By Heidi Melton (Third Norn & Sieglinde)

Monday, April 25, 2011

Heidi Melton is a former San Francisco Opera Adler Fellow who has since been travelling the world singing everywhere from Bordeaux to Frankfurt to the Metropolitan Opera in New York. She returns to SF Opera as the Third Norn in Götterdämmerung and Sieglinde in the June 29 performance of Die Walküre.
I came to the role of the Third Norn for the first time last spring when I was working at the Deutsche Oper Berlin.  The DOB is a well-oiled machine. They do upwards of 40 productions a year, most of which are repertory productions—which means that the Deutsche Oper owns the productions and that they have been in rotation there for many years.
This particular production was premiered in 1985 and they had it down to a science.  We had one day of rehearsals for the Norn scene, and then the dress rehearsal.  It was a baptism by fire.  In Germany, the Ring cycle is part of their soul.  Everyone knows the stories and has answers to any questions that may be posed.  I feel incredibly fortunate to have been able to experience my first Third Norn, first Helmwige, first Gutrune and first Ring cycle in Berlin (It was a rather busy week). [Right: Heidi as the Third Norn in with DOB, photo by Betina Stoess]
Coming to the Third Norn again is a completely new experience.  We've already spent days working on and talking about the scene. Francesca has set the scene in a very dark, dismal place, where the Norns habitat is completely ruined.  The careless gods have basically destroyed the landscape, but the Norns are still trying to stop their destruction.  In building this scene from scratch, we have had the luxury of time to really get to the root of the Norns and their place in the story. What do the Norns mean?  Who are they? Why did Wagner choose to introduce them now? 
We Norns are a capricious lot. The three daughters of Erda, we serve a two-fold purpose in the opera’s prologue.  The first of which is to act as Wagnerian newscasters; summarizing what has taken place in the past three operas.  The second is to foreshadow the eventual demise of the gods. The Norns are the Norse counterparts to the Greek Fates.  In Norse mythology, we sit at the base of the Weltesche and weave the ropes of destiny. In Götterdämmerung, we sit at the base of a fir tree that has become the substitute for the felled Weltesche and braid the past, present and future. We are especially integral because we are the only beings in the Ring cycle that can directly influence the gods. [Left: Heidi Melton, Daveda Karanas and Ronnita Miller, our three Norns, arriving at San Francisco Opera]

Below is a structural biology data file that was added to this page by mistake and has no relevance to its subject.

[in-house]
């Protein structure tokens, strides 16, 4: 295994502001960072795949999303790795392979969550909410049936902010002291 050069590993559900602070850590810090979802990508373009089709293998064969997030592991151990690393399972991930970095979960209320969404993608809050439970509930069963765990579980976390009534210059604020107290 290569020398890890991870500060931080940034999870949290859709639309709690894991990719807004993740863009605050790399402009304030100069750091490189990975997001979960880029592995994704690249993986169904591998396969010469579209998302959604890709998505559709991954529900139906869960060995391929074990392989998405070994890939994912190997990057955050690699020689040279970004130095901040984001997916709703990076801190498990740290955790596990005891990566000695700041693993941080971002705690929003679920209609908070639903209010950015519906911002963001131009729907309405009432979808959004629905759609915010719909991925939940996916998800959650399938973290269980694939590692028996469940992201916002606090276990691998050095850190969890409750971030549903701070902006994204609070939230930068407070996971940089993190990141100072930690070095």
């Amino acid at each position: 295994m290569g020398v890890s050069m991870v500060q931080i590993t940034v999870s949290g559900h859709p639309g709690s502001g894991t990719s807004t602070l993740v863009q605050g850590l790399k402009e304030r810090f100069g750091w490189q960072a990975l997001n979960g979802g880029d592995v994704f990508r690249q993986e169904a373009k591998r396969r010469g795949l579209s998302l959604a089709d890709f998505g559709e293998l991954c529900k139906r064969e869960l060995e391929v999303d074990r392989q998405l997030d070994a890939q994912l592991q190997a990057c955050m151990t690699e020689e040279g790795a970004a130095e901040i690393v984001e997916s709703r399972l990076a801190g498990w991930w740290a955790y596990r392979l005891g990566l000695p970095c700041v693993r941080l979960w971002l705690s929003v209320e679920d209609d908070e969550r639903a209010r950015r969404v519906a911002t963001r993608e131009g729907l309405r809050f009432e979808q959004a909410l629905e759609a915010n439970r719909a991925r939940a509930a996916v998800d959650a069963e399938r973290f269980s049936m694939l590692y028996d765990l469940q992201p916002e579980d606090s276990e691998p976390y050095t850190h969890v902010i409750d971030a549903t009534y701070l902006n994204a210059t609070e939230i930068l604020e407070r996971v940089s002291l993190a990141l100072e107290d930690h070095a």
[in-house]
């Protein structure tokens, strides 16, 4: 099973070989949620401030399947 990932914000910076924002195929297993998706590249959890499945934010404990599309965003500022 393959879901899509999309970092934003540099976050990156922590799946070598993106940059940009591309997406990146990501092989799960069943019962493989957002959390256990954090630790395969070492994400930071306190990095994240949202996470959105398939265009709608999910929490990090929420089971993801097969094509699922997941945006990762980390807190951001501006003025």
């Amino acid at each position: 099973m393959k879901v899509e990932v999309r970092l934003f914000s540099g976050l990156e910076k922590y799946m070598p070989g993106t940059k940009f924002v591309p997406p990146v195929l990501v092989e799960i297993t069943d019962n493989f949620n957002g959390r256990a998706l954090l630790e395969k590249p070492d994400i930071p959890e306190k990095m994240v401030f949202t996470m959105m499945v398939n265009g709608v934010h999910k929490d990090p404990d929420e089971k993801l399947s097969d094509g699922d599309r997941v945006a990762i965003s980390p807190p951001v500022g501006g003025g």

Things have gone horribly wrong in the world of the gods, and even though the majority of Götterdämmerung takes place in the realm of the mortals, the prologue is a promise of the destruction that will invade Valhalla.  The gods have been behaving badly, and we Norns are the keepers of consequence.  Their greed and avarice have consumed all that was once good and pure, and they have instigated an avalanche of consequence that cannot be prevented.  When the ropes snap at the end of the Norn scene, we realize that we can no longer thwart the end of the gods. We relinquish control and return home to our mother.  Sound dark?  Well it should.  It’s Wagner.  And it’s wonderful!